We have concentrated the majority of the new DER and system upgrades onto a single feeder with an already moderately high penetration of solar PV. The solar PV production on the Gibson Street’s low-voltage feeder regularly exceeds the combined average load on the feeder at midday, exporting its excess energy into the wider Carnarvon medium-voltage network.

By installing additional DER, we have created a high-penetration DER environment, a kind of laboratory environment, to test DER control techniques on a live network with real customers and variable weather.

Over the next 12 months, we are conducting a series of experiments using the customers’ DER systems to investigate the network impact of solar PV generation and behind-the-meter systems, confirming the viability of high-penetration DER in Horizon Power’s microgrid networks.

The team from Murdoch is using the collected data to develop statistical assessments of the impact of time of day and seasonal weather variation on solar PV generation at different levels of penetration into the microgrid, as well as DigSilent Power Factory simulations, evaluating the power system’s stability with cloud movements and complementary spinning reserve control strategies.

The use of Feed-in Management (FiM) strategies for solar PV and the effective use of short-term solar forecasting to assist those control strategies is seen as the primary objective to meet Horizon Power’s immediate need for FiM solutions.

Murdoch is developing assessment tools to investigate and overcome the impacts of future increases in DER on Horizon Power networks, using a k-means clustering model that identifies archetype or representative low-voltage feeders for effective and efficient modelling of the low-voltage networks.

The tools consider the location of DER in the power system and provide improved visibility of issues that arise when DER penetration increases. An evaluation of the impacts of the new features available in smart inverters and an assessment of forecasting tools using sky imaging are supporting the development of DER control methodologies, which Horizon Power can apply to its entire portfolio of microgrids.

The DER trials have given Horizon Power the chance to engage with leaders in DER control, VPP, forecasting and data analytics, building an ecosystem of partnerships in the pursuit of value co-creation and win-win outcomes (Figure 4). While there are contracts in place, the goal has been co-investment and interdependence.

Figure 4: Building an innovation ecosystem

Continuous interaction, an agile approach to technology development and weekly phone catch-ups fuelled a social process of innovation that complements an economic method of innovation. What would once have been considered a single value chain is changing into open competency-based networks of similarly minded innovators, to the benefit of our industry.

Horizon Power’s commitment to knowledge sharing as part of the ARENA funding agreement includes making the research database available through the ARENA knowledge sharing program at the end of the trials in 2021. Murdoch University will be publishing a series of research reports from the DER trials, and Horizon Power will publish project learnings from a utility perspective through the ARENA portal.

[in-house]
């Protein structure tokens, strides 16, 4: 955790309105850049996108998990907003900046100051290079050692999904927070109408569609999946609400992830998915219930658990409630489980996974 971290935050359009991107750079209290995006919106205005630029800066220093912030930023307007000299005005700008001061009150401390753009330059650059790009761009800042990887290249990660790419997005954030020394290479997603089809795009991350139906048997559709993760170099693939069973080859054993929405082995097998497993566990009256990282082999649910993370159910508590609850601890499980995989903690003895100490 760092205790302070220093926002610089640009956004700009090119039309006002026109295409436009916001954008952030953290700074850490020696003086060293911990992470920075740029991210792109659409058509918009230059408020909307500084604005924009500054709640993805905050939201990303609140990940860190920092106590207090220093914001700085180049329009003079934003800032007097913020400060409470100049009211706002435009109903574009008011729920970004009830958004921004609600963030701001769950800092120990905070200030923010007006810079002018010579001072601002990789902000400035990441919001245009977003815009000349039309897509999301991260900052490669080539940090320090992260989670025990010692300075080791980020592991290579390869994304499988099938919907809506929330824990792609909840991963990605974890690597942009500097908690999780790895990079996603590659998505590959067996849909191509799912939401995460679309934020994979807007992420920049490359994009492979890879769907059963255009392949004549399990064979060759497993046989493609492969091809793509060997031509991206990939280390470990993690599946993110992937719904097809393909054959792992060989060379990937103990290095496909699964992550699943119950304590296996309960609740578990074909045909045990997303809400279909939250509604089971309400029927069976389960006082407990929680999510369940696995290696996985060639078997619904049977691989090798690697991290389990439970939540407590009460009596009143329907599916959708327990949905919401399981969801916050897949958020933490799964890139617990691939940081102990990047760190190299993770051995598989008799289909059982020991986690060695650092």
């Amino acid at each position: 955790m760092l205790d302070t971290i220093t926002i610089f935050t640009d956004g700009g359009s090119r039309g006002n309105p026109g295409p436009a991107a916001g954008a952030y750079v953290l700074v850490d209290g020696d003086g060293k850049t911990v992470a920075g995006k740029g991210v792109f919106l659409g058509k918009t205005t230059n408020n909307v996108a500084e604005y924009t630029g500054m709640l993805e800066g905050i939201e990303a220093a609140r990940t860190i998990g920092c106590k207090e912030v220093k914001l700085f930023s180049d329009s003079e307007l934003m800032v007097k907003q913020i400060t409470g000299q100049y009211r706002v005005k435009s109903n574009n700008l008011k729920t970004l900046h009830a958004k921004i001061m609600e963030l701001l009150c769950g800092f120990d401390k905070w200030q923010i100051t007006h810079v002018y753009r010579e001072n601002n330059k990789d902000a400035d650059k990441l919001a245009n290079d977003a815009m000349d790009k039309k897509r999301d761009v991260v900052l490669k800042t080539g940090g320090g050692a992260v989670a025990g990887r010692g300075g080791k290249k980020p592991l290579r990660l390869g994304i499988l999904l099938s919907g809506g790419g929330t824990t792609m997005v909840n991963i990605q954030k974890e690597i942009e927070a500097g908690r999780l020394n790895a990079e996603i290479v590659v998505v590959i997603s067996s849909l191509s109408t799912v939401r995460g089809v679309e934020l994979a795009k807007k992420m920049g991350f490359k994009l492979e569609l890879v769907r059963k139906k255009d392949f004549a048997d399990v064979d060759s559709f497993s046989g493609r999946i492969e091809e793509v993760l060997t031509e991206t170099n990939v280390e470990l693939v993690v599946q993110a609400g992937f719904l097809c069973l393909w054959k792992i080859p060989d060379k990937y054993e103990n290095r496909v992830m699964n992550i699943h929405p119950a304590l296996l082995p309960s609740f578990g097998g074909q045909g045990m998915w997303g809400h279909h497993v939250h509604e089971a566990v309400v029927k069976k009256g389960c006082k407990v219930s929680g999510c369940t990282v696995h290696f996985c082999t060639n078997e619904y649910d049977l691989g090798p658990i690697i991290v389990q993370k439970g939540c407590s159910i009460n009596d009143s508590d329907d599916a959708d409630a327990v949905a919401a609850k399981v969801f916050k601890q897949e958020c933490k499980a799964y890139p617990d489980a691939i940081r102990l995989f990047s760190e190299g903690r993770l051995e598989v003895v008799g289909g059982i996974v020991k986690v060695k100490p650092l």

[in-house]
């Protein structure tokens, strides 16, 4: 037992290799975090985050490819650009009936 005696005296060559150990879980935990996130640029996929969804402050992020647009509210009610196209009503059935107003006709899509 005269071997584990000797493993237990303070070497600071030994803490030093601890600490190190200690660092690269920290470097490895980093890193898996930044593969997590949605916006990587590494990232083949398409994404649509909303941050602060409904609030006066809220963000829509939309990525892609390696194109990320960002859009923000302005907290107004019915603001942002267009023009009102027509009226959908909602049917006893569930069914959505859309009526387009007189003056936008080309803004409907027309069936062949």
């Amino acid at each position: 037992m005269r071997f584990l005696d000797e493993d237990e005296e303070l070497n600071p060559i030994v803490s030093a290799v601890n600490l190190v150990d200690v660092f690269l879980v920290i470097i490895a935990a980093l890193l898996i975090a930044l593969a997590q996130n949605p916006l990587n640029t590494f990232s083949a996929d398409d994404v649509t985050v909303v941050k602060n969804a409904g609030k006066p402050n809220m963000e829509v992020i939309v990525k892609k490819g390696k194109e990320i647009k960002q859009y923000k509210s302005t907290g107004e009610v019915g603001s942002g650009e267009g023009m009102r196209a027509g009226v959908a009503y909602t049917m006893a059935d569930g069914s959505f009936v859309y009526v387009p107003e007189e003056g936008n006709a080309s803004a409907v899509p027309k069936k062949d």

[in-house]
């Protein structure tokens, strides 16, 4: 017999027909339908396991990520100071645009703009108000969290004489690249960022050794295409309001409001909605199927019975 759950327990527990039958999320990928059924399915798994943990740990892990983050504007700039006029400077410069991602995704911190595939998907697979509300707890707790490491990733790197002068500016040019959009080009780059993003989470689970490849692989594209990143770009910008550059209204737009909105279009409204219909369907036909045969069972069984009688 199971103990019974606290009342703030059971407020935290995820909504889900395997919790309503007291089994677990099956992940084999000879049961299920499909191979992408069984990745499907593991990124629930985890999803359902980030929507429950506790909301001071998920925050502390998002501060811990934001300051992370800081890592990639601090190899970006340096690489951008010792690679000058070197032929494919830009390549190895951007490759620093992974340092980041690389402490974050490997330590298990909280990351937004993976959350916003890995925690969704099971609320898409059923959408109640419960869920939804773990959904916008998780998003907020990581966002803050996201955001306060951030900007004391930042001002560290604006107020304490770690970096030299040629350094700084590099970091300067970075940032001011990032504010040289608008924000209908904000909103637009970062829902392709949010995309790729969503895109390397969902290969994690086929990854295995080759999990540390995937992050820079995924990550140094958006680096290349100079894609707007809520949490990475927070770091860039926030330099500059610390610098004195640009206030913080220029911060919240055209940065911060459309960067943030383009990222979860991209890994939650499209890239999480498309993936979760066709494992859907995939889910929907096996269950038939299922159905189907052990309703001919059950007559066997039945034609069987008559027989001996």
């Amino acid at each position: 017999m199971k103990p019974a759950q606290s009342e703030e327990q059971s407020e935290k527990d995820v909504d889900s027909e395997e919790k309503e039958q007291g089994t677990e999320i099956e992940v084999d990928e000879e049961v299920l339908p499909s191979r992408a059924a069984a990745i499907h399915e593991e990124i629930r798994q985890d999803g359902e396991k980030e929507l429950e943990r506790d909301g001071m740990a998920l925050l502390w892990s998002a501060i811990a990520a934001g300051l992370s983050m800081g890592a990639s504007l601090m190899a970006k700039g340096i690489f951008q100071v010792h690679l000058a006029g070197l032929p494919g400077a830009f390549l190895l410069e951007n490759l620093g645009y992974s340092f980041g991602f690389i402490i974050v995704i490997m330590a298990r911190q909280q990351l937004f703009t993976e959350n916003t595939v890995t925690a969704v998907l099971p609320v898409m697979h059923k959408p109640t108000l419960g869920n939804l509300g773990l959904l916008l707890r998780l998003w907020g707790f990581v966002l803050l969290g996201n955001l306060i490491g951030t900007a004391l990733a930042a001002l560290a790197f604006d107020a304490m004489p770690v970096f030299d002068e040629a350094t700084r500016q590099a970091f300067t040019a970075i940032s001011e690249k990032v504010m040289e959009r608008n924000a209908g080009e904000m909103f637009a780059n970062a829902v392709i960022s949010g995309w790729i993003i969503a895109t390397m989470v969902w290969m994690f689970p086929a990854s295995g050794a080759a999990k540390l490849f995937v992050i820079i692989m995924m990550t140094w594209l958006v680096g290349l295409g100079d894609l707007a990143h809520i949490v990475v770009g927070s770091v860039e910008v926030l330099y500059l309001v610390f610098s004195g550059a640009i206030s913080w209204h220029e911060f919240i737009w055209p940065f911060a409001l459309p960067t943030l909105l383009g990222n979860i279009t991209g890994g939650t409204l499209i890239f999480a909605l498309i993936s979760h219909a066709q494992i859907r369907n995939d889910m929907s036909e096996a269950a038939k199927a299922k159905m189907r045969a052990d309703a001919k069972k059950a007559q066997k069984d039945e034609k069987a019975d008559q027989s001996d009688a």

Conference presentations, engineering workshops, and industry and academic working group participation are ongoing as we seek to share the lessons learned with industry and academia promptly.

At the time of writing, the data analysis has produced valuable insights into the impact of cloud events on network voltage and inverter operation. Visualisations of the data insights can be seen on the project web page:

About Horizon Power 

Horizon Power is the Western Australian Government’s regional and remote power provider. We are passionate about what we do, and strive to ensure our customers receive safe and reliable power to their homes, businesses and communities.

Our people and their families live in many of the regional and remote communities they service and support. Spanning some 2.3 million square kilometres, this makes us responsible for the largest geographical catchment of any Australian power provider.

We operate 38 power systems delivering power to more than 110,000 homes, communities and businesses. This includes 32 microgrids tailored to meet the unique needs of some of the most isolated and remote communities in the world.

Horizon Power is making significant investments in developing its renewable energy capability and expertise. It currently has a number of initiatives underway exploring new and innovative ways of providing our customers with more sustainable, affordable power.

Charlotte Pordage is Editor of Utility magazine, a position she has held since November 2018. She joined the team as an Associate Editor in October 2017, after sharpening her writing and editing skills across a range of print and digital publications. Charlotte graduated from Royal Holloway, University of London, in 2011 with joint honours in English and Latin. When she's not putting together Australia's only dedicated utility magazine, she can usually be found riding her horse or curled up with a good book.